By Bobby Tanzilo Senior Editor/Writer Published Feb 27, 2024 at 11:01 AM

Although the new Milwaukee Public Museum isn’t expected to open to the public for another three years, when you have literally millions of things to pack, it pays to get started early.

That’s why collections staff at MPM has already started the years-long effort to pack objects for the move to the new museum, which will occupy a 2.4-acre site on the northeast corner of 6th and McKinley, across from the Deer District.

Packers at work.

"Packing and moving a collection can take years and years and years and years," said MPM Collections Move Project Manager and Registrar Sara Podejko Tuesday morning. "A collection of our size is going to take a long time to move, so if we don't start now, we'll never make it.

"In addition to this packing, there was a lot of prep that we had to go through in order to get to this stage. Packing is really the last step in the process. There's a lot we have to do beforehand."

The team invited media in to see the work in action on as they began wrapping in acid free tissue, packing in archival-quality foam and packing 23,000 fragile ceramic and glass items like dishware, vases, teapots and figurines that are part of the history collection.

Most of the objects were made in the 19th century.

Sara Podejko
MPM's Sara Podejko explains the packing process.

Inorganic objects like these, staffers say, can safely be stored for long periods of time without being compromised by pests, temperature fluctuations and other threats.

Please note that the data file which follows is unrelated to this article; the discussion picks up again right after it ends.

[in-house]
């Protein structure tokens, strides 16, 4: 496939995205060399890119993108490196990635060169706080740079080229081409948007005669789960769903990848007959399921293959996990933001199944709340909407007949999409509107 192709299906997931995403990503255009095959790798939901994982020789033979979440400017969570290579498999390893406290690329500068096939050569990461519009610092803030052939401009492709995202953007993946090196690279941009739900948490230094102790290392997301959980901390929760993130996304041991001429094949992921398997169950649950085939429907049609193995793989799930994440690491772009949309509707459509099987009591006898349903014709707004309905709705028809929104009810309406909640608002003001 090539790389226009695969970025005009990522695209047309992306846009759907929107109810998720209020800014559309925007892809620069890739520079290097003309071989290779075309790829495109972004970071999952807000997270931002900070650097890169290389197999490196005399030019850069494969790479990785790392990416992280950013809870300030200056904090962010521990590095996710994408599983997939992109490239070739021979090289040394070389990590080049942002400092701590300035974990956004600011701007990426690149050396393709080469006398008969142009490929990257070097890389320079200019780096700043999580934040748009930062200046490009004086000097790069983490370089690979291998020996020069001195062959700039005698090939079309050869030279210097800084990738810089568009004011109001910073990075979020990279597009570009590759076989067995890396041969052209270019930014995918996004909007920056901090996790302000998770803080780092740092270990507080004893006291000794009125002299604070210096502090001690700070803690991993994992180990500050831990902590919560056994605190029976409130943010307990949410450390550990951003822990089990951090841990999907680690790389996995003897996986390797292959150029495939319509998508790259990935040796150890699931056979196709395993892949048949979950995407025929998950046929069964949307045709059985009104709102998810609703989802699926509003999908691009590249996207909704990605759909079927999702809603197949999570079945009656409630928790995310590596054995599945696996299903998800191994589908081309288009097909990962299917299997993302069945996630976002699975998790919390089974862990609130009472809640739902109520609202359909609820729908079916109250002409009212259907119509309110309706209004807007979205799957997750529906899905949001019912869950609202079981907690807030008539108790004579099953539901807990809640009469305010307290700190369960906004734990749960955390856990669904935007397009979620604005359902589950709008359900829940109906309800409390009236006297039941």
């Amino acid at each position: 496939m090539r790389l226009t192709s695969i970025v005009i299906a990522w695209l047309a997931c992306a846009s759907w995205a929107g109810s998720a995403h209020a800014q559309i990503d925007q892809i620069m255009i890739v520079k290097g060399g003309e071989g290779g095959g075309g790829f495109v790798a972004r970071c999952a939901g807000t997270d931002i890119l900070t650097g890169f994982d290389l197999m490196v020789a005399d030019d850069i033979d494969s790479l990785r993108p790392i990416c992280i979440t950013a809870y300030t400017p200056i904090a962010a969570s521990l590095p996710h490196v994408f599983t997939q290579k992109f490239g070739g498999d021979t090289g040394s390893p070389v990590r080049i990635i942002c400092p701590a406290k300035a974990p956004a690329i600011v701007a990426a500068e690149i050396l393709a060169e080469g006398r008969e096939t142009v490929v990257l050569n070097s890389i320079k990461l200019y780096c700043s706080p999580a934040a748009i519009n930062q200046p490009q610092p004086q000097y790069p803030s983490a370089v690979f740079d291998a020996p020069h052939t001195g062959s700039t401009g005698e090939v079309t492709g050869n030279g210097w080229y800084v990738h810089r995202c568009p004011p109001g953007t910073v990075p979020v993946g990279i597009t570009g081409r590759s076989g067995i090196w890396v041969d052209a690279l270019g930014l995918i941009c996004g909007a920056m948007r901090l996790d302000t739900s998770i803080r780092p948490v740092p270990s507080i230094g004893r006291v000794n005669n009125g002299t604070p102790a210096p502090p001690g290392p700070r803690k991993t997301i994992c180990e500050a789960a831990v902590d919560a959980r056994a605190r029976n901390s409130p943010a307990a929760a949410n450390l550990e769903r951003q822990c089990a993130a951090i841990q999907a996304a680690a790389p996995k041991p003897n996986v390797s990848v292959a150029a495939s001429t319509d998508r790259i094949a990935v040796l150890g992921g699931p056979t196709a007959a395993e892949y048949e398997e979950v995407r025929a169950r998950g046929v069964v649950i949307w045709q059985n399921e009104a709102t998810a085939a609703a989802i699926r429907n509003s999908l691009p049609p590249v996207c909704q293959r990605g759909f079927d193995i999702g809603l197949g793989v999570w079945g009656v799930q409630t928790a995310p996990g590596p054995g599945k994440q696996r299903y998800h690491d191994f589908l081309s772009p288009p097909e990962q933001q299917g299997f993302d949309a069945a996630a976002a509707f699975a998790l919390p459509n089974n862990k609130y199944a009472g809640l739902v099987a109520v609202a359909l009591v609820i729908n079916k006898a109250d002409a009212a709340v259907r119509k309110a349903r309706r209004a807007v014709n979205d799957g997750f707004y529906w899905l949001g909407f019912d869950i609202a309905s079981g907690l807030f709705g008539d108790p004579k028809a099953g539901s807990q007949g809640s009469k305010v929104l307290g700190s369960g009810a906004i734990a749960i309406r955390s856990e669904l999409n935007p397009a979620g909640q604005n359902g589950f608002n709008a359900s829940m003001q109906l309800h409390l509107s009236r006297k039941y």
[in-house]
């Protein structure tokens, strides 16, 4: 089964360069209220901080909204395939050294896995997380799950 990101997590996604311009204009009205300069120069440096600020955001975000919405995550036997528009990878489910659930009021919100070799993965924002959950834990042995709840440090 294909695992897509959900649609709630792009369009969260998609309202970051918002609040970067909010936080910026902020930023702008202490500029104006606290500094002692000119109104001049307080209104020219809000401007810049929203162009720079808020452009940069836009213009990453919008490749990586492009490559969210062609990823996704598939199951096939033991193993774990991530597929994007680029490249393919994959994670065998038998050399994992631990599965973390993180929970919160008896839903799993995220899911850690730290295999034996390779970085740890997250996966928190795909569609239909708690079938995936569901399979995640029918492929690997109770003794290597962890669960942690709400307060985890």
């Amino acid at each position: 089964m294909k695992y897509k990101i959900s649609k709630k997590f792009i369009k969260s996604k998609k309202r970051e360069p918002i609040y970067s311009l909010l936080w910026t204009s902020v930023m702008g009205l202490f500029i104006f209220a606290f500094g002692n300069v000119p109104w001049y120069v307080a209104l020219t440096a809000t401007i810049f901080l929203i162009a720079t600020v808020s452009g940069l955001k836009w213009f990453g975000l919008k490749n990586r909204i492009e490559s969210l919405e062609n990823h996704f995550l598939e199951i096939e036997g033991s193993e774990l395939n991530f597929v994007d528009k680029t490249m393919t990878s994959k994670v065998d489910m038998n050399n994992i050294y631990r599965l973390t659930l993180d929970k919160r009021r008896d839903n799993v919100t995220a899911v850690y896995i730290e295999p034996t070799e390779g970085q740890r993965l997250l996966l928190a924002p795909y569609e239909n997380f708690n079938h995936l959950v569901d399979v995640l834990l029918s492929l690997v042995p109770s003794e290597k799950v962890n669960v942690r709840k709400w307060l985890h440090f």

All of the items currently being packed have most recently been in storage at the museum, not on view in the galleries (though many of them have been shown over the years).

"First what we do is we work with our curators and they help us identify which collections are going to be the best candidates within the collections we've prepped to actually be formally packed," said Podejko.

"(Then) we bring them down from the collection space, we stage them on ... shelves, and then we work with a really great team of packers.  

"We have to be very careful that each object is considered uniquely for its safety. We lay them out so we get a good idea of size, we get a good idea of any conditional problems, if there are previous breaks, things that we have to watch out for. And then our packers actually do the packing process."

A fully packed crate.

The wrapped objects will be stored in one of the 4 x 4 x 4-foot collapsable and reusable crates that the museum has had specially built. So far, MPM has nearly 60 of these crates.

MPM staff worked with Wisconsin-based Orbis – a reusable packaging company – to create adjustable and removable internal dividers that help maximize space and safety in the crates.

“The archival material we use to preserve and protect our collections items is inert, acid-free and dye-free, so the original quality of those items is not compromised during the packing and moving process,” said Podejko.

Some of the ceramics collection awaiting packing.

“Since this material is safe to use with many different objects, we’re able to reuse it through the entire packing process, an important element of our preparation which will allow us to be as sustainable as possible and eliminate unnecessary waste as we pack and move more than 4 million objects in total.”